Personally, the way Mr. Murray and his team, in terms of remaining true to the vision and ideals they have set themselves up for the Commander X16, have done as perfect a job as could be expected without commissioning masks for VERA (and separating it from the Geometry Synthesis/PCM sound engine) with Samsung, TSMC, or Global Foundries, or gone to some FPGA to ASIC pathway specialist.  Still, I would have chosen as my CPU either the Hudson Hu6280 or the Nintendo SA-1, assuming I could find some means of assuring a steady supply that did not involve cannibalizing them from classic consoles and game cartridges.  I know, they're surface-mount chips, and IBM's patent on it didn't expire until 1987, not to mention the hassle integrating them on a mostly DIP socket motherboard, but you get demultiplexed address and data pins and full 16-bit data busses, with no need for external bank switching.  In fact, you get three, at least one of them full-duplex if my interpretations of the pinouts are accurate, not to mention the Hu6280's six wavetable sound channels and mass-move instructions or the SA-1's two extra registers and hardware multiply and divide instructions in 16-bit mode.  I would have also possibly added in a Super Nintendo cartridge add-in DSP or two (Their cores date to 1982), with the cover story being that this computer is released in 1987-88, with Hi-Toro Labs having been bought out by someone else, as competition for the Amiga, Sharp X68000, Acorn Archimedes, MSX 3/Turbo R machines, and VGA and Ad-Lib/Sound Blaster era PC Clones.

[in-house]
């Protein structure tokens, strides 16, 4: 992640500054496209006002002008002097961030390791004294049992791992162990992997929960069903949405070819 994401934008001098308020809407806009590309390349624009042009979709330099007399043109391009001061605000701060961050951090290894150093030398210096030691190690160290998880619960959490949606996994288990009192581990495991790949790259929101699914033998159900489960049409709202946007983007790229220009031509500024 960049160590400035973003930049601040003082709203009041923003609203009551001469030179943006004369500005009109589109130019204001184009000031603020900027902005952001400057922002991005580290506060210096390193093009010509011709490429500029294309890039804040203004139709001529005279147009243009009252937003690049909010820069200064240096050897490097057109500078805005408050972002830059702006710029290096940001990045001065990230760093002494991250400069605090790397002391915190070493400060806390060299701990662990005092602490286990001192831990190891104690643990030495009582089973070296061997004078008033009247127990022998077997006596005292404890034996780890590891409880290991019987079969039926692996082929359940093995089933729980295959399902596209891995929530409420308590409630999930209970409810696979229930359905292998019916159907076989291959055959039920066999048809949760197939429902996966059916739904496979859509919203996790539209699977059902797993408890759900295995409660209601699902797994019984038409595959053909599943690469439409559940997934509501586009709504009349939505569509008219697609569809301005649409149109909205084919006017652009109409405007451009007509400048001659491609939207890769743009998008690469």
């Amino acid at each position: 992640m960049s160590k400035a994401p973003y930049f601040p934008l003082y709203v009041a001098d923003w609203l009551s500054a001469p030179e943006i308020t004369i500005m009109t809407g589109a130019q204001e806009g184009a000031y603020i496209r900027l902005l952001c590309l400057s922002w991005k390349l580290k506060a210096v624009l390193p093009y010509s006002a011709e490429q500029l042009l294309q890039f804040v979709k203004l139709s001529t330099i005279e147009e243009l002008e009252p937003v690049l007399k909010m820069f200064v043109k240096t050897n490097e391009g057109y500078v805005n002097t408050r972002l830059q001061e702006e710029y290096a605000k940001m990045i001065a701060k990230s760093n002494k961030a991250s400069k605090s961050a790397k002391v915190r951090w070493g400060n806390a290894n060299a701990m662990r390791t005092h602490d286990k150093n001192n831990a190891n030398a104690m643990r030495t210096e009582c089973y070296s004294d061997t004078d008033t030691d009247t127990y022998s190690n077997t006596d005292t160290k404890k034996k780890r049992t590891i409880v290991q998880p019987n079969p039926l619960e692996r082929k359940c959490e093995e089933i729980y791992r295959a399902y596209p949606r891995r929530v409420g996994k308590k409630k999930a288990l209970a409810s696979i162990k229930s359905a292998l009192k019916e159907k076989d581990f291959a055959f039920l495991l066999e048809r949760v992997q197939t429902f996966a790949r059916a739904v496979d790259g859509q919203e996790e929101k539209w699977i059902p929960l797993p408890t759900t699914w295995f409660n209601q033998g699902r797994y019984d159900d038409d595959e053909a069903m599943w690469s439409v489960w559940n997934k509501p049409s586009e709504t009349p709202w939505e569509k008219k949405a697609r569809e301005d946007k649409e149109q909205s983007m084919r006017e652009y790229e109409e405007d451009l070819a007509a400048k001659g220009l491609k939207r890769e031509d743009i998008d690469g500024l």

But that's just me.  Personally, in Mr. Murray's shoes, and without his example, my first effort at this sort of thing would have been much kludgier.

  • Like 2

Share this post


Link to post
Share on other sites